The Reinvention of the Hiking Shoe
Creating adidas's new Free Hiker involved three through-hikes of the Pacific Crest Trail, dozens of prototypes, and one eureka moment at a laundromat
You never know where inspiration is going to strike. For Henrique Nigro, senior product manager for adidas Outdoor, it was at a laundromat. Nigro and two co-workers, a designer and an engineer, had just returned home to Germany from a weeklong product-testing trip in Southern California. Backpacking on the Pacific Crest Trail, they’d had to put some miles on a new shoe they were developing specifically for long-distance hiking. The three men carried nine shoe prototypes among them and chatted with through-hikers they met on the trail who were willing to test out the lightweight hiking shoes.
Back in Germany, they now had everything they needed to put the finishing touches on the shoe—except a name. Nigro was washing his sleeping bag when the name of this new shoe suddenly came to him: Free Hiker. “When you’re outside and you don’t have your usual worries, you can disconnect and feel free,” he says. “The name also worked well because the shoe allows you to have a lot of freedom of movement.”
Getting outside is how Nigro often comes up with his best ideas. “Whenever I have a tough moment or a big meeting at work, I go for a trail run during lunch in the forest behind our office,” he says. “It helps clear my head.” Nigro, who grew up in Brazil and Italy and studied in the French Alps, is a climber, mountain biker, and ski mountaineer. “I love everything in the mountains,” he says. “I barely spend weekends at home because I’m always running off to the mountains.”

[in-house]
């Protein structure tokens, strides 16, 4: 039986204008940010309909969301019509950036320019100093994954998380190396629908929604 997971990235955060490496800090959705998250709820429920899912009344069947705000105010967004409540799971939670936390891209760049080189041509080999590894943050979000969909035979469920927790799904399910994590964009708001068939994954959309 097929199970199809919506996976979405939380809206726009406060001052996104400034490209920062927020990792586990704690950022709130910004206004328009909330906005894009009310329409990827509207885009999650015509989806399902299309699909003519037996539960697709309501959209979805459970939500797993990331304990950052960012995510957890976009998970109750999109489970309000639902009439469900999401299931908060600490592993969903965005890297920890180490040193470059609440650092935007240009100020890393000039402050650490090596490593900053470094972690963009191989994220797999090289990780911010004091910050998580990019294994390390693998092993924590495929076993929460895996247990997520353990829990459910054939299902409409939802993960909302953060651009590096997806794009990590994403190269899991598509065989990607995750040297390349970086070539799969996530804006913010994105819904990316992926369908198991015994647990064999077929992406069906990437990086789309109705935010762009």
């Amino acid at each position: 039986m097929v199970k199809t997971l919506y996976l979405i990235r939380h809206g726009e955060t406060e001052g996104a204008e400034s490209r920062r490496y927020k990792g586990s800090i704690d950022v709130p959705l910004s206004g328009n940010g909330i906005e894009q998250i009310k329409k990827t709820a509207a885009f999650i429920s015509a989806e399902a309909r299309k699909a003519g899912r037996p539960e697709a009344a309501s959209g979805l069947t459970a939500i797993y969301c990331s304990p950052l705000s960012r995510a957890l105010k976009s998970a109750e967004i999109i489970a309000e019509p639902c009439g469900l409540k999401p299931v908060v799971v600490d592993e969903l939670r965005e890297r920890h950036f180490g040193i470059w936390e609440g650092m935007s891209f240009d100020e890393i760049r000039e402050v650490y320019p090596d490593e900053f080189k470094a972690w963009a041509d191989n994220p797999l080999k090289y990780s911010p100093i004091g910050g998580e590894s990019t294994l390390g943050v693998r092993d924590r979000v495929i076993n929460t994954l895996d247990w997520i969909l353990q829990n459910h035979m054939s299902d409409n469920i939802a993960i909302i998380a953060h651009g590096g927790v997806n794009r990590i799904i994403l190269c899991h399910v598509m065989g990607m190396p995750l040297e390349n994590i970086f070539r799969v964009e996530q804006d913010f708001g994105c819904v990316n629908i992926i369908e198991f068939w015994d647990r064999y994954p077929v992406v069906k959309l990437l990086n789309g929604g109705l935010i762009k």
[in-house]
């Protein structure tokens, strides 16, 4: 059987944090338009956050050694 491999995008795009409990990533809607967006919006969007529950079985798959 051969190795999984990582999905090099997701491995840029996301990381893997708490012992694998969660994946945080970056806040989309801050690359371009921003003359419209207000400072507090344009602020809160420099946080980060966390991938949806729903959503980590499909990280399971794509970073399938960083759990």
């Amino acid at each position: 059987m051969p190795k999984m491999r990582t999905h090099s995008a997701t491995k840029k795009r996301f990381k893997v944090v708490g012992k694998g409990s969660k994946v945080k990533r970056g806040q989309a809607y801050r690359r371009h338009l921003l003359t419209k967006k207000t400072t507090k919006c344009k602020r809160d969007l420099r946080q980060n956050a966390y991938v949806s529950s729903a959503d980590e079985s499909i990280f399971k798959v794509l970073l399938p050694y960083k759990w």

The goal was to design a shoe that could go from city to outdoors with uncompromised performance and style.
He noticed that a lot of long-distance hikers were choosing lightweight trail-running shoes instead of bulky hiking boots, so he presented adidas with the idea of a hiking boot inspired by trail runners. The shoe would be light, flexible, and breathable like a trail-running shoe but still durable and stable enough to carry a heavy backpack or log long distances on alpine trails. The goal was to design a shoe that could go from city to outdoors with uncompromised performance and style.
So he and his team built the shoe with a strong knit upper to be abrasion resistant, a lightweight platform à la running shoes, and a rigid toe cap like a hiking boot’s. He sent prototypes to hikers all over the world, including three through-hikers completing all 2,650 miles of the Pacific Crest Trail, a task that involved mailing shoes to resupply points along the way.
The resulting shoe excels in its intended environment, says Nigro, but the Free Hiker’s hybrid design lends itself to even more than long-distance hiking. “These shoes are super versatile—whether you’re out for an hour or a week and whether you’re on trails or just out exploring.” Nigro hopes that versatility will help reframe how people think about getting outside. “Hiking doesn’t have to be just something you do in the mountains.”
Combining performance with style, the TERREX Free Hiker packs innovation to take you from the city to the outdoors. Breathable and lightweight, the Free Hiker was tested for thousands of miles on the Pacific Crest Trail. It weighs only 13 ounces and features a mid-cut profile for extra protection and Continental rubber outsole for grip on any terrain. Learn more here.